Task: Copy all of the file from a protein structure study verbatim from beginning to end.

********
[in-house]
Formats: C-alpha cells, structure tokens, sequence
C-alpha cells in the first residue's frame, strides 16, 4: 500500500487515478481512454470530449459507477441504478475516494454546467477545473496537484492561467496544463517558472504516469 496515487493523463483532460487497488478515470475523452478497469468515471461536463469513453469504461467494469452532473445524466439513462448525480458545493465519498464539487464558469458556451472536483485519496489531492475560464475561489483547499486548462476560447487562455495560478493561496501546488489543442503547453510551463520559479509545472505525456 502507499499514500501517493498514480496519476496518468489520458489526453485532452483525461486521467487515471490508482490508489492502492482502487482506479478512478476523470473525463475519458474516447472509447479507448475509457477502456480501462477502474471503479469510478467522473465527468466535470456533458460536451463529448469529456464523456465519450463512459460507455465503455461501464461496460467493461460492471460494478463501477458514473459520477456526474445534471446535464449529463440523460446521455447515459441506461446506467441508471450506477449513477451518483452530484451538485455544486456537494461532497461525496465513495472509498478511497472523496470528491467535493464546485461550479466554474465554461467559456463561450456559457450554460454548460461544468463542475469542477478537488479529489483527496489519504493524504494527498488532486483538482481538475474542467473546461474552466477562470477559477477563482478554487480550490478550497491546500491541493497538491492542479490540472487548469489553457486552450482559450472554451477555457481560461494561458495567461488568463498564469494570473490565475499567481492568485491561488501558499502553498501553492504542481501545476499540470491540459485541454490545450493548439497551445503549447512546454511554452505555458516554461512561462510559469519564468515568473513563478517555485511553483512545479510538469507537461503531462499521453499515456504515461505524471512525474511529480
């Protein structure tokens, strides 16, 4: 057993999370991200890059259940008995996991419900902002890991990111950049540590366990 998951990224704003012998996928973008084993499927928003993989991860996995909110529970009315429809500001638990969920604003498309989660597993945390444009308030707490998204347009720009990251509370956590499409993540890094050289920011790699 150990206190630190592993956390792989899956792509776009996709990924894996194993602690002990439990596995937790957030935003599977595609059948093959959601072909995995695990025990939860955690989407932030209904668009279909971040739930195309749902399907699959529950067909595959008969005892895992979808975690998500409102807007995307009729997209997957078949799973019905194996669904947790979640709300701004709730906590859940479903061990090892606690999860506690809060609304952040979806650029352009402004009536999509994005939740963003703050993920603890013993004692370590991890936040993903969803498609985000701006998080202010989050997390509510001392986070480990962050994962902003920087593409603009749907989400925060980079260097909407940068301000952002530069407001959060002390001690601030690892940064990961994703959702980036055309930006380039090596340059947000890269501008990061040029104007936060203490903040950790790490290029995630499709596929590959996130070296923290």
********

[in-house]
Formats: C-alpha cells, structure tokens, sequence
C-alpha cells in the first residue's frame, strides 16, 4: 500500500487515478481512454470530449459507477441504478475516494454546467477545473496537484492561467496544463517558472504516469 496515487493523463483532460487497488478515470475523452478497469468515471461536463469513453469504461467494469452532473445524466439513462448525480458545493465519498464539487464558469458556451472536483485519496489531492475560464475561489483547499486548462476560447487562455495560478493561496501546488489543442503547453510551463520559479509545472505525456 502507499499514500501517493498514480496519476496518468489520458489526453485532452483525461486521467487515471490508482490508489492502492482502487482506479478512478476523470473525463475519458474516447472509447479507448475509457477502456480501462477502474471503479469510478467522473465527468466535470456533458460536451463529448469529456464523456465519450463512459460507455465503455461501464461496460467493461460492471460494478463501477458514473459520477456526474445534471446535464449529463440523460446521455447515459441506461446506467441508471450506477449513477451518483452530484451538485455544486456537494461532497461525496465513495472509498478511497472523496470528491467535493464546485461550479466554474465554461467559456463561450456559457450554460454548460461544468463542475469542477478537488479529489483527496489519504493524504494527498488532486483538482481538475474542467473546461474552466477562470477559477477563482478554487480550490478550497491546500491541493497538491492542479490540472487548469489553457486552450482559450472554451477555457481560461494561458495567461488568463498564469494570473490565475499567481492568485491561488501558499502553498501553492504542481501545476499540470491540459485541454490545450493548439497551445503549447512546454511554452505555458516554461512561462510559469519564468515568473513563478517555485511553483512545479510538469507537461503531462499521453499515456504515461505524471512525474511529480
């Protein structure tokens, strides 16, 4: 057993999370991200890059259940008995996991419900902002890991990111950049540590366990 998951990224704003012998996928973008084993499927928003993989991860996995909110529970009315429809500001638990969920604003498309989660597993945390444009308030707490998204347009720009990251509370956590499409993540890094050289920011790699 150990206190630190592993956390792989899956792509776009996709990924894996194993602690002990439990596995937790957030935003599977595609059948093959959601072909995995695990025990939860955690989407932030209904668009279909971040739930195309749902399907699959529950067909595959008969005892895992979808975690998500409102807007995307009729997209997957078949799973019905194996669904947790979640709300701004709730906590859940479903061990090892606690999860506690809060609304952040979806650029352009402004009536999509994005939740963003703050993920603890013993004692370590991890936040993903969803498609985000701006998080202010989050997390509510001392986070480990962050994962902003920087593409603009749907989400925060980079260097909407940068301000952002530069407001959060002390001690601030690892940064990961994703959702980036055309930006380039090596340059947000890269501008990061040029104007936060203490903040950790790490290029995630499709596929590959996130070296923290």